FREEDOM-1 was a placebo-controlled, double-blind, phase 3 clinical trial that tested the efficacy and safety of ITCA 650 in patients whose HbA1c was not controlled on different oral anti-diabetes drugs or diet and exercise alone. The 460 patients enrolled had baseline HbA1c levels between 7.5% and 10.0% and were randomized into three groups in a 1:1:1 ratio, evaluating ITCA 650 40 mcg/d and 60 mcg/d versus placebo.
Efficacy endpoints were statistically significant for both doses versus placebo in the pre-specified analysis presented at the ADA meeting. Efficacy was assessed with an LOCF analysis at week 39 vs. placebo and a separate mITT population analysis by visit was conducted over the 39 weeks in all patients with a post-baseline HbA1c measurement. Additionally, pre-specified subset analyses of the mITT population treated with different background therapies were carried out to see if results varied across different background therapies.
Baseline characteristics were similar in the three groups: mean HbA1c level of 8.5% (uncontrolled), mean body mass index (BMI) measurement of 33.5 kg/m2 (clinically obese), and mean duration since diabetes diagnosis of 9 years. Ninety percent of the patients in the study were uncontrolled despite being treated with up to three oral anti-diabetes medicines. Subjects in the active arms were treated for the first 13 weeks with 3-month devices that delivered an initial exenatide starting dose of 20 mcg/d, and then treated with 6-month ITCA 650 devices at doses of 40 or 60 mcg/d. The primary endpoint was HbA1c reduction over 39 weeks; secondary endpoints included weight loss and percent of patients reaching goal HbA1c levels of <7%.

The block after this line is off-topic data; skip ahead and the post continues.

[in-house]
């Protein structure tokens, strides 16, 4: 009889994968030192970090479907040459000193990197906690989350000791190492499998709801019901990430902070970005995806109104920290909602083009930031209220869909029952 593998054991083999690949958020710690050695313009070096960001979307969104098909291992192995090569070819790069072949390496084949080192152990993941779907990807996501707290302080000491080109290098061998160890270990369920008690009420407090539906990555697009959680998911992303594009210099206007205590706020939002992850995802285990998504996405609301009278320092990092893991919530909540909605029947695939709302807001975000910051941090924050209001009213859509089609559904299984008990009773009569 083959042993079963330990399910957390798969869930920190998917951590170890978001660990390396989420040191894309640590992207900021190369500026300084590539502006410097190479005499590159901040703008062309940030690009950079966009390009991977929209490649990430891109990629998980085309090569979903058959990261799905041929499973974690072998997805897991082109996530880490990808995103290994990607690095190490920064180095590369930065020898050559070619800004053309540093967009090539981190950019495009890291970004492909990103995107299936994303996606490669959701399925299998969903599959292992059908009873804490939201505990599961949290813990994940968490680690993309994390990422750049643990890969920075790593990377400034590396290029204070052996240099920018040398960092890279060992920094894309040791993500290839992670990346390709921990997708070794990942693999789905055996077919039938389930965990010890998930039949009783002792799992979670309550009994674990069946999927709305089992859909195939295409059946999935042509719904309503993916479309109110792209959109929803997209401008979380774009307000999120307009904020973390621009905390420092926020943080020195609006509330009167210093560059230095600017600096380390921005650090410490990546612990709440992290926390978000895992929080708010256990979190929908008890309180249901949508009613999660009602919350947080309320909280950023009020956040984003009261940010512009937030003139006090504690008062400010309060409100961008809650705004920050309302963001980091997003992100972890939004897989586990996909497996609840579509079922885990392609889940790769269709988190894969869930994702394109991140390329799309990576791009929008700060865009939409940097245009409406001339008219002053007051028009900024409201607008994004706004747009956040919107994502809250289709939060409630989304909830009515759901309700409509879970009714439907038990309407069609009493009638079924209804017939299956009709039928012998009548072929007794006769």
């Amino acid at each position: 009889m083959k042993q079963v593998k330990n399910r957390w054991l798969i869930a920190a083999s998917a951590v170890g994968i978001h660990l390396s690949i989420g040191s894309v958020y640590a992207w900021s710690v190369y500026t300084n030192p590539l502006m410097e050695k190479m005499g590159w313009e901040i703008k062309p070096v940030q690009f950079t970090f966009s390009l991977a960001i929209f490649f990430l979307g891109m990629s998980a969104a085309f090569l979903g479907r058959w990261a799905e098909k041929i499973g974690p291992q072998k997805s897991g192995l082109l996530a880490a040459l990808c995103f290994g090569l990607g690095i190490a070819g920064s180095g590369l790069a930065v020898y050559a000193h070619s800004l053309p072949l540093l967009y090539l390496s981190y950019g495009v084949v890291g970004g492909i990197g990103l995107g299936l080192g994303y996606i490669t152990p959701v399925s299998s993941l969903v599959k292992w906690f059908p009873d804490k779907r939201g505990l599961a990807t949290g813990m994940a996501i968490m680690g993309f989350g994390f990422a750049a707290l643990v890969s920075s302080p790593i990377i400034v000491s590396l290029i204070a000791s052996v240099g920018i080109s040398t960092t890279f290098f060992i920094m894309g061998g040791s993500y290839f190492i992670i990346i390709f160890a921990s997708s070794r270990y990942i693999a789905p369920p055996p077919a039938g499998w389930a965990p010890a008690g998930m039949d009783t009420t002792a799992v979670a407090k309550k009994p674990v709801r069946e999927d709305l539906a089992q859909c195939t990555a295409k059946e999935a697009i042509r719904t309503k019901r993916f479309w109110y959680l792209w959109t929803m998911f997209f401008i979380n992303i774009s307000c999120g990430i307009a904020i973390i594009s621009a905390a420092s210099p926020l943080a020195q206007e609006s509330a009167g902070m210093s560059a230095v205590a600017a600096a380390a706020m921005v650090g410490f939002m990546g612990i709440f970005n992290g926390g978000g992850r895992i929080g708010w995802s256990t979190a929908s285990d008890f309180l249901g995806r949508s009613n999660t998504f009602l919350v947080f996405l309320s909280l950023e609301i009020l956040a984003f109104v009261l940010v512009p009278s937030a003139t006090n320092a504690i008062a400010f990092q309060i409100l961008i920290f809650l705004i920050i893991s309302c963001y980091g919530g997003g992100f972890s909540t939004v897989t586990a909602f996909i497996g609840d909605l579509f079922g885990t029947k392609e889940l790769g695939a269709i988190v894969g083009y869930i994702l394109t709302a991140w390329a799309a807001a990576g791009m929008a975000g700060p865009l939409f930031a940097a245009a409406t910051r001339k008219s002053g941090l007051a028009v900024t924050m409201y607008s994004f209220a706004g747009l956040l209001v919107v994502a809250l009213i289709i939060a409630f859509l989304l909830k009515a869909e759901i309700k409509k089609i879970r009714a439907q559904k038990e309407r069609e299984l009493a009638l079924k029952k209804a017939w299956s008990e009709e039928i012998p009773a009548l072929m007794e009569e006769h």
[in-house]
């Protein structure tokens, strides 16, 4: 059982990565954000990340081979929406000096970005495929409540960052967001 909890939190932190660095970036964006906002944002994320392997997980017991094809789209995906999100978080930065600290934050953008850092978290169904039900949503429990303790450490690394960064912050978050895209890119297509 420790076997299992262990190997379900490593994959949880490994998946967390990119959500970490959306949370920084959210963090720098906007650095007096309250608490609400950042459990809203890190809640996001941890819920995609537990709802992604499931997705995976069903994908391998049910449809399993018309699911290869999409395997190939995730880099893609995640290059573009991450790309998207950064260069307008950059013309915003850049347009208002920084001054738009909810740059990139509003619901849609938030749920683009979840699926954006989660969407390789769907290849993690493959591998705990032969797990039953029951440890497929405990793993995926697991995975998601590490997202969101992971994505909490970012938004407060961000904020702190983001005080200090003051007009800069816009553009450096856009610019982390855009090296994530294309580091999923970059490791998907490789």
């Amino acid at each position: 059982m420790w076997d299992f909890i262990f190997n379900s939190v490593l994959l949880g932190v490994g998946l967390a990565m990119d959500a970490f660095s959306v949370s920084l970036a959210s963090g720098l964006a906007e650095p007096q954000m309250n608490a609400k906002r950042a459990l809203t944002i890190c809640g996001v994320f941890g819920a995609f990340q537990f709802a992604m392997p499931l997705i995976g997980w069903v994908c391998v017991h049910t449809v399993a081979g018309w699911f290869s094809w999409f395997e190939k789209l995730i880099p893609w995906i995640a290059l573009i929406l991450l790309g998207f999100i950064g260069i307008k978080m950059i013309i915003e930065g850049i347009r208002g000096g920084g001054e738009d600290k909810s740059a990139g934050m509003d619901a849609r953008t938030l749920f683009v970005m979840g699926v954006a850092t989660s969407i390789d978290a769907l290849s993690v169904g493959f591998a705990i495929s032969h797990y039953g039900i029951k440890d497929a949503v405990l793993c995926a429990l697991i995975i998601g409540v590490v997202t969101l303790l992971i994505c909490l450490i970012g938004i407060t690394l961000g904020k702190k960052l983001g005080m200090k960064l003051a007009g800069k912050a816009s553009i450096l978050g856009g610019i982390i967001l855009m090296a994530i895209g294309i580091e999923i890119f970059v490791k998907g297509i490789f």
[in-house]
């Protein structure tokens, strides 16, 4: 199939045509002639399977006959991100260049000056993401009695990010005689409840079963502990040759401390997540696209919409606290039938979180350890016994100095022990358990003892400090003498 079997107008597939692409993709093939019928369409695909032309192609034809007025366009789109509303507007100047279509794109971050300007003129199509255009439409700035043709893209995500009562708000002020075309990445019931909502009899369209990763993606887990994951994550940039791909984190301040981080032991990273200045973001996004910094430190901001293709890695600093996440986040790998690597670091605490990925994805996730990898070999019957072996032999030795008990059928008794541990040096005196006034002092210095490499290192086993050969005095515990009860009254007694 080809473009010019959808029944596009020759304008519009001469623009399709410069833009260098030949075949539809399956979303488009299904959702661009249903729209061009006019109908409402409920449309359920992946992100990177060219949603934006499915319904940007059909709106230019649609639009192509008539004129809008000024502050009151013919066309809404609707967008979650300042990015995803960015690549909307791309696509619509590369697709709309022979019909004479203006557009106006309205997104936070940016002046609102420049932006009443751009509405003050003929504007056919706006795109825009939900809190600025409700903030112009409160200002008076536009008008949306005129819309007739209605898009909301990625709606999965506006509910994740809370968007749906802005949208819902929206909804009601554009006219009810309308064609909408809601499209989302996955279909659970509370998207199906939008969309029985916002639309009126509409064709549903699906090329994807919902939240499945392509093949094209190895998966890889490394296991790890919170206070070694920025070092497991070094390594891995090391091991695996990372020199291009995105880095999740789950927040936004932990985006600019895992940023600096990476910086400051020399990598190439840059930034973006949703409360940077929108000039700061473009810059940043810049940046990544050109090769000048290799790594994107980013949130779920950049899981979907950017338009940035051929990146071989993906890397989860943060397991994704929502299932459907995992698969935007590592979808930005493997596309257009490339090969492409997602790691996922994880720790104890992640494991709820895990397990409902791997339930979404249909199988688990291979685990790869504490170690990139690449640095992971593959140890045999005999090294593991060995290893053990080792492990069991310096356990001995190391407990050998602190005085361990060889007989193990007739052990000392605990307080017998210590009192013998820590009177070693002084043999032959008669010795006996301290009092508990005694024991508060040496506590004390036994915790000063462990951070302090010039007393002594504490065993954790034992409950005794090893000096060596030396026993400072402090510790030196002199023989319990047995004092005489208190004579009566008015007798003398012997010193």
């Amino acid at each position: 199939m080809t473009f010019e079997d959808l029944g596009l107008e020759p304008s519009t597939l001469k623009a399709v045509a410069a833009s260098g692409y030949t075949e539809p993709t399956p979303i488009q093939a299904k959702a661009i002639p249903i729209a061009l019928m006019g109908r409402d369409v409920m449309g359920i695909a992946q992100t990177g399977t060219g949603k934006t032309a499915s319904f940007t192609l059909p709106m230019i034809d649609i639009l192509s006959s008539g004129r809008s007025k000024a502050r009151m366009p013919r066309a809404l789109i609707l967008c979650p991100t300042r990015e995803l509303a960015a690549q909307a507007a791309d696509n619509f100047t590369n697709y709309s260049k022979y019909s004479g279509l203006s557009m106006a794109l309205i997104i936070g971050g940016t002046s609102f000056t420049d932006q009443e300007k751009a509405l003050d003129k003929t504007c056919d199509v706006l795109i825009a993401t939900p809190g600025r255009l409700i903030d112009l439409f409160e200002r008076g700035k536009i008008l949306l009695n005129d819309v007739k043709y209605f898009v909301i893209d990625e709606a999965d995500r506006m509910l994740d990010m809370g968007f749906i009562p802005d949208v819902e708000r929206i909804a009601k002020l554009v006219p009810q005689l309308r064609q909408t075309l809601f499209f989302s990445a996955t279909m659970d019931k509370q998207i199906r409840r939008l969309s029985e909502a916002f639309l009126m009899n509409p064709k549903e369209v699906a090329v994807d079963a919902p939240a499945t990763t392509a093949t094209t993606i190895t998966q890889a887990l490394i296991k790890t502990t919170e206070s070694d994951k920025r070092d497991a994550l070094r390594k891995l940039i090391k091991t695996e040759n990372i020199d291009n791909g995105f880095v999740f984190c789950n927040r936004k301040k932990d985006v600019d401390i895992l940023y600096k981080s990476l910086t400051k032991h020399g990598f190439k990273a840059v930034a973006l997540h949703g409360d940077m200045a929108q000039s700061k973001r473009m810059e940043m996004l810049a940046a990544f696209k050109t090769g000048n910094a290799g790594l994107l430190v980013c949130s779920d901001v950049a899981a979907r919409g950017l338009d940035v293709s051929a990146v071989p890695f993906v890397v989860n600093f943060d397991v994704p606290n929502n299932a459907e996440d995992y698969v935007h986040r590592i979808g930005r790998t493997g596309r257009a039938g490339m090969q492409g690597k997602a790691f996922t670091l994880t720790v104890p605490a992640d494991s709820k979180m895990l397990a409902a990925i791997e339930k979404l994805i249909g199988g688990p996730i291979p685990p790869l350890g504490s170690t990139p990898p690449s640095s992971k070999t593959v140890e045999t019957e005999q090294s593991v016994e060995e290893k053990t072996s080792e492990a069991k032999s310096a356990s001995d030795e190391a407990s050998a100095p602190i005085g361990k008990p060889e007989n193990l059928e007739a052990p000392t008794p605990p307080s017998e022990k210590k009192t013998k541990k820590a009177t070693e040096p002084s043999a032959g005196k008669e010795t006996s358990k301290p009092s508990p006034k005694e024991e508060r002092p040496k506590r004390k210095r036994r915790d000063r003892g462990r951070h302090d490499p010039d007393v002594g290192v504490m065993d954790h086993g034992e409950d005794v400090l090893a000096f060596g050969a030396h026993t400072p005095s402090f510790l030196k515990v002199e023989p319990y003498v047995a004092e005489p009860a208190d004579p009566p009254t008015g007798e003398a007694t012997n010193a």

Poster Session FREEDOM-1 HBL (High Baseline) Trial Showed HbA1c Reduction of 3.4%
Poster Presentation of FREEDOM-1 HBL: On Saturday June 6th, poster session (1107-P) titled: "Efficacy and Tolerability of 39 Wks of ITCA 650 (Continuous Subcutaneous Exenatide) in Poorly Controlled T2DM with High Baseline A1c (>10%)," led by Robert R. Henry, M.D., Chief, VA Endocrinology & Metabolism, and Professor of Medicine in Residence at UCSD.
The FREEDOM-1 HBL study was an open-label trial that ran concurrently with Intarcia's FREEDOM-1 phase 3 trial and enrolled type 2 diabetes patients who met all eligibility criteria for FREEDOM-1, but whose baseline HbA1c was greater than 10% but less than or equal to 12%. All patients in this study were treated with ITCA 650 20 mcg/d for the first 3 months and with ITCA 650 60 mcg/d for the next 6 months. Pre-study oral anti-diabetic agents were maintained and remained unchanged for the 39 weeks of treatment. The primary endpoint was change in HbA1c. Secondary endpoints included change in weight from baseline and percentage of patients achieving HbA1c levels <7% at week 39.